Shortly after the third birthday of her firstborn, Mabel and her two boys left South Africa for England. Her husband, who was unable to vacate his banking post at the time, was to join her as soon as the opportunity arose. The opportunity never did arise. While still confined to South Africa and 5,000 miles away from his family, he died as a result of a severe hemorrhage.
What does a visitor from a foreign but friendly country sense about the United States just days before the first anniversary of the September 11th attacks? G.K. Chesterton, one such visitor who came a long time ago, wrote that this was a "country with the soul of a church." America is baring her soul this week.
Dawn Farm in Ann Arbor, Michigan is a place where addicts and alcoholics recover the lives they lost to drugs and alcohol. Recover is an innocent-sounding verb for the grueling, gut-wrenching metamorphosis that takes place in the human body and spirit as it separates from the chemical demons that possess it. But close to 75 percent of the people who undergo treatment at Dawn Farm really do reclaim their lost lives and achieve long-term recovery.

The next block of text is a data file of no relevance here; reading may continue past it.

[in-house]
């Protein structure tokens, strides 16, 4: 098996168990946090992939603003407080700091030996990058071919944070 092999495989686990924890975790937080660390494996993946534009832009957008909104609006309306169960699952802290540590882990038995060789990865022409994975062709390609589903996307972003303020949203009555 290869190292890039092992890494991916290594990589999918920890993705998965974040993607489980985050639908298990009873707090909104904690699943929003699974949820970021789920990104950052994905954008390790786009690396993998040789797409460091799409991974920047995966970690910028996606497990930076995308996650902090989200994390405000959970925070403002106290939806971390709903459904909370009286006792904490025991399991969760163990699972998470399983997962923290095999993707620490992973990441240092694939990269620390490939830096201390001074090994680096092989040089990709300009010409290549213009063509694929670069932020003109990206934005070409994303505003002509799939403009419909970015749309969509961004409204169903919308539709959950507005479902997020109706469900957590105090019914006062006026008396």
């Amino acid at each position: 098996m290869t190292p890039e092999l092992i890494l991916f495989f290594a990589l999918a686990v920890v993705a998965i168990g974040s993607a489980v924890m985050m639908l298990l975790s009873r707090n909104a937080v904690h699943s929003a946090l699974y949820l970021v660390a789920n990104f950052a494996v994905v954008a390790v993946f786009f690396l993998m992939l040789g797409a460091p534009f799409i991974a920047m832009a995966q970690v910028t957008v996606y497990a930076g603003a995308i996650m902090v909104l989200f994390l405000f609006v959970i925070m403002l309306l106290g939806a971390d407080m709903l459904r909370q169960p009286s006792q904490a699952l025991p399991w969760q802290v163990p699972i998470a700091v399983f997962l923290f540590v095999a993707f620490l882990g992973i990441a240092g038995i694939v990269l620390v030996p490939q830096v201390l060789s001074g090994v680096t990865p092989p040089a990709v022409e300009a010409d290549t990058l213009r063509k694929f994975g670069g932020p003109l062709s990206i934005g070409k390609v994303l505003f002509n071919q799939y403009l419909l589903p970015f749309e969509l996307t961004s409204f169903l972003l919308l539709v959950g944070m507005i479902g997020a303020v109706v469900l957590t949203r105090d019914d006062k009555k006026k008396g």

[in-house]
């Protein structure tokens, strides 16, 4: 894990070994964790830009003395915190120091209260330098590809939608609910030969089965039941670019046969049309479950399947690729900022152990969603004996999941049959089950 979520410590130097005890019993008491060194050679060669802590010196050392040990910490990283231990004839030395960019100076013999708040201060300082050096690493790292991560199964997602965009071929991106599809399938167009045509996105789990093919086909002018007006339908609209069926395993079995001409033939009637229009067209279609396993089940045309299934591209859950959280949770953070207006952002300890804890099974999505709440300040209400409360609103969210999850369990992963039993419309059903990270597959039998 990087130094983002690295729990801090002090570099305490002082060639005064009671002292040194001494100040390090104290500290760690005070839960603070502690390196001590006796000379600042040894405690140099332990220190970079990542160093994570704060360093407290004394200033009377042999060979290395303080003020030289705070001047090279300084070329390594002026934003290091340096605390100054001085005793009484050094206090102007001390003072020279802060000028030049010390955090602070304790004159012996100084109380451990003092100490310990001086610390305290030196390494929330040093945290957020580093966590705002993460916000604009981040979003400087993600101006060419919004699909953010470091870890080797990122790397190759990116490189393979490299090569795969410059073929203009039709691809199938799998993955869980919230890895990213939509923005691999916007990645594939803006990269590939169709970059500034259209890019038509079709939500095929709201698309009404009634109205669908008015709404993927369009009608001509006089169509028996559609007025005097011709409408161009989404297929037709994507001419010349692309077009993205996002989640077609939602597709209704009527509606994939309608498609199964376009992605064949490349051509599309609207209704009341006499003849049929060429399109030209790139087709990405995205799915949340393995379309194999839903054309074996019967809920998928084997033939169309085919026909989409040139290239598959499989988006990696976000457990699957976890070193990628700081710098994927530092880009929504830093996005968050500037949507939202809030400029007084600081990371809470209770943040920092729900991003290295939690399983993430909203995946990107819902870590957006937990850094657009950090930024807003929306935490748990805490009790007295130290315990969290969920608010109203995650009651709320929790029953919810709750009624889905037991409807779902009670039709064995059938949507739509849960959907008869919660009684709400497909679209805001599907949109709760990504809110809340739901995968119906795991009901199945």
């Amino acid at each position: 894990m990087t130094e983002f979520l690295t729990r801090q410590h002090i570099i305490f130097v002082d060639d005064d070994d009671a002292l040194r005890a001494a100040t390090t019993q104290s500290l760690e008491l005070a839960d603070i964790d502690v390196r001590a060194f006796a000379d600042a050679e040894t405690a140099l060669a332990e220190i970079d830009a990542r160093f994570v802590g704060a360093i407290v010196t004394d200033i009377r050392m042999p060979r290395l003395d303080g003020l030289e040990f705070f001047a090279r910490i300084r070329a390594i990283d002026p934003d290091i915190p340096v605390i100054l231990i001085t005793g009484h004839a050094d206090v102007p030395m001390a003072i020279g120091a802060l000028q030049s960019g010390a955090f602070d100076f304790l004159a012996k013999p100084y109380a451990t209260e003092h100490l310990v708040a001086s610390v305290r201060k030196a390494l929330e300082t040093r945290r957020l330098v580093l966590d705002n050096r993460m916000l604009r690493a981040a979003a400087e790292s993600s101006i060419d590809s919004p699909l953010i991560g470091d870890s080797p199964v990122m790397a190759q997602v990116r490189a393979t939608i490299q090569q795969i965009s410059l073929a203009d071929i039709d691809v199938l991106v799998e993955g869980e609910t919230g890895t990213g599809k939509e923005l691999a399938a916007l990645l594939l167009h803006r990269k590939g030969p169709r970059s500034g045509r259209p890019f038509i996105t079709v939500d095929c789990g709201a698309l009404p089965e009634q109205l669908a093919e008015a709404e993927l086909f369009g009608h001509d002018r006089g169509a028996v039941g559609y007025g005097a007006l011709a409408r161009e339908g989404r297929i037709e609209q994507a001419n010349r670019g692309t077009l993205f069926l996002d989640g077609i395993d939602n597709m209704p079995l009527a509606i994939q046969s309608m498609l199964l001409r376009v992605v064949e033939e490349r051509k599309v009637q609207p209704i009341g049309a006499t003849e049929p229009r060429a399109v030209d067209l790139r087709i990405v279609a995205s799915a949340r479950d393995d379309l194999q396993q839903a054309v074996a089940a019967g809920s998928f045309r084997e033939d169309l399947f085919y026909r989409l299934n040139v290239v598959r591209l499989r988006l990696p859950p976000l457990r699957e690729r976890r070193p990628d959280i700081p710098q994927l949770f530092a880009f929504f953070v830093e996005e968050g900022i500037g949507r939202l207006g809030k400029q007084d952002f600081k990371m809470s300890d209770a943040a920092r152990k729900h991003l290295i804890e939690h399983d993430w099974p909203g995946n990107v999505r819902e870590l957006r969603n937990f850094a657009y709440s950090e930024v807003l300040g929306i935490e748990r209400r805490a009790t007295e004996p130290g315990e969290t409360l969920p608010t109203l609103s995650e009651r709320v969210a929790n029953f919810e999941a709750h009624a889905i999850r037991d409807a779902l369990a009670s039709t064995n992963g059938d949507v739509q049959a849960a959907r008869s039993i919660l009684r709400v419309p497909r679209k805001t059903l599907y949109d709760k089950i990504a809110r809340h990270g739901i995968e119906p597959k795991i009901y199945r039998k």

June 22 is the Feast of one of our greatest saints: Thomas More. St. Thomas More (1478-1535) was one of the most gifted men of his day. He entered Oxford at about age 15, was a brilliant scholar, writer, and lawyer (thereby showing that lawyers can get to heaven) was fluent in Greek, Latin and French, was schooled in mathematics and was an accomplished musician.
I began the spiritual journey in a fervour of prayer, asking God to give me the companions I needed for the road. The voice in my heart was gentle but firm, Name your needs. Ah, but that was easy! There were three whose company represented my constant longing. Wisdom! Compassion! Holiness! I cried.
My own young daughter, Kemper, was in agony from lupus, a disease ravaging her body, and I worried about leaving her to visit Washington's poor. But I had promised to share my time with a small child in one of the poorest housing projects of our nation's capital, so I had to keep my word. This visit was part of the ongoing Catholic ministry of Exodus Youth Services, Inc. (Exodus) that my husband and I had founded in 1985.
When I first met them, at the St. Ignatius Institute at the University of San Francisco, I hadnt gone to Mass regularly for years. I enrolled in their program knowing but not caring that it was Catholic. I just wanted to live in San Francisco and read great books. I didnt have even a passing interest in the faith. The St. Ignatius Institute changed that.